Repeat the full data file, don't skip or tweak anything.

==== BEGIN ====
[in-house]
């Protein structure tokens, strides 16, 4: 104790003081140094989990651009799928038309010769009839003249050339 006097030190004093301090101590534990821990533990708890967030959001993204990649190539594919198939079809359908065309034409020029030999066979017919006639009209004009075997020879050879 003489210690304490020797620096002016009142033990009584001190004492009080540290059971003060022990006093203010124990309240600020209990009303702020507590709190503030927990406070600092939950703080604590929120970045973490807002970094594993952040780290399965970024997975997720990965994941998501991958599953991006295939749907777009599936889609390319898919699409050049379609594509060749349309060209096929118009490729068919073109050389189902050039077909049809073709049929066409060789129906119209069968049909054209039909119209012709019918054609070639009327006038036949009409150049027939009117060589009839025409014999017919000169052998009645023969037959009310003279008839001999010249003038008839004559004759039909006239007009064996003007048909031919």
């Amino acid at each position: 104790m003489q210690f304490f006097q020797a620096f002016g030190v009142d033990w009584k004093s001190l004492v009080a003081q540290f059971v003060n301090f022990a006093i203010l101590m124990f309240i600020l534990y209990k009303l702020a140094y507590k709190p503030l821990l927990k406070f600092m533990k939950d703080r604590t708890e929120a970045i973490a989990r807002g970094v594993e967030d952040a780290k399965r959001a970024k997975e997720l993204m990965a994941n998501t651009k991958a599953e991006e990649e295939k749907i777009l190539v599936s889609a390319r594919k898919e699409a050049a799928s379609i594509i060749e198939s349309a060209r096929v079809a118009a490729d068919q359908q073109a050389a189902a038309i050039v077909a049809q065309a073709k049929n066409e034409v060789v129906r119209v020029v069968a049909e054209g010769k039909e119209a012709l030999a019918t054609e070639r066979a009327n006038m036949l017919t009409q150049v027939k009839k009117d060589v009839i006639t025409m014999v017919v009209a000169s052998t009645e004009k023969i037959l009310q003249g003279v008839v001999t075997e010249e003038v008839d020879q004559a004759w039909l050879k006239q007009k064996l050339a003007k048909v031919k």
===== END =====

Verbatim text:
[in-house]
């Protein structure tokens, strides 16, 4: 104790003081140094989990651009799928038309010769009839003249050339 006097030190004093301090101590534990821990533990708890967030959001993204990649190539594919198939079809359908065309034409020029030999066979017919006639009209004009075997020879050879 003489210690304490020797620096002016009142033990009584001190004492009080540290059971003060022990006093203010124990309240600020209990009303702020507590709190503030927990406070600092939950703080604590929120970045973490807002970094594993952040780290399965970024997975997720990965994941998501991958599953991006295939749907777009599936889609390319898919699409050049379609594509060749349309060209096929118009490729068919073109050389189902050039077909049809073709049929066409060789129906119209069968049909054209039909119209012709019918054609070639009327006038036949009409150049027939009117060589009839025409014999017919000169052998009645023969037959009310003279008839001999010249003038008839004559004759039909006239007009064996003007048909031919």
């Amino acid at each position: 104790m003489q210690f304490f006097q020797a620096f002016g030190v009142d033990w009584k004093s001190l004492v009080a003081q540290f059971v003060n301090f022990a006093i203010l101590m124990f309240i600020l534990y209990k009303l702020a140094y507590k709190p503030l821990l927990k406070f600092m533990k939950d703080r604590t708890e929120a970045i973490a989990r807002g970094v594993e967030d952040a780290k399965r959001a970024k997975e997720l993204m990965a994941n998501t651009k991958a599953e991006e990649e295939k749907i777009l190539v599936s889609a390319r594919k898919e699409a050049a799928s379609i594509i060749e198939s349309a060209r096929v079809a118009a490729d068919q359908q073109a050389a189902a038309i050039v077909a049809q065309a073709k049929n066409e034409v060789v129906r119209v020029v069968a049909e054209g010769k039909e119209a012709l030999a019918t054609e070639r066979a009327n006038m036949l017919t009409q150049v027939k009839k009117d060589v009839i006639t025409m014999v017919v009209a000169s052998t009645e004009k023969i037959l009310q003249g003279v008839v001999t075997e010249e003038v008839d020879q004559a004759w039909l050879k006239q007009k064996l050339a003007k048909v031919k």